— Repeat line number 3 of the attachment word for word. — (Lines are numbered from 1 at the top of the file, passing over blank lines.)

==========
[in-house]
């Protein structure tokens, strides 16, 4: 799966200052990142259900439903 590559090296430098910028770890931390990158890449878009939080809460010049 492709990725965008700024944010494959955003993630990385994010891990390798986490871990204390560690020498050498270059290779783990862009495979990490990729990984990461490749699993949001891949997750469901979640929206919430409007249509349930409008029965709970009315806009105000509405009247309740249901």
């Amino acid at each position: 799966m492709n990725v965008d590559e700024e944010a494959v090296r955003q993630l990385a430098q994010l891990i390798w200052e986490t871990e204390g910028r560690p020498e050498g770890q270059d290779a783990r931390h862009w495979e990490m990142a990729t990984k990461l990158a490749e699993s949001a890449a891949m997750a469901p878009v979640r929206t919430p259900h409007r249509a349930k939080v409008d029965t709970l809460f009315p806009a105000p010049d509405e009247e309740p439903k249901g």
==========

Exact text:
């Amino acid at each position: 799966m492709n990725v965008d590559e700024e944010a494959v090296r955003q993630l990385a430098q994010l891990i390798w200052e986490t871990e204390g910028r560690p020498e050498g770890q270059d290779a783990r931390h862009w495979e990490m990142a990729t990984k990461l990158a490749e699993s949001a890449a891949m997750a469901p878009v979640r929206t919430p259900h409007r249509a349930k939080v409008d029965t709970l809460f009315p806009a105000p010049d509405e009247e309740p439903k249901g």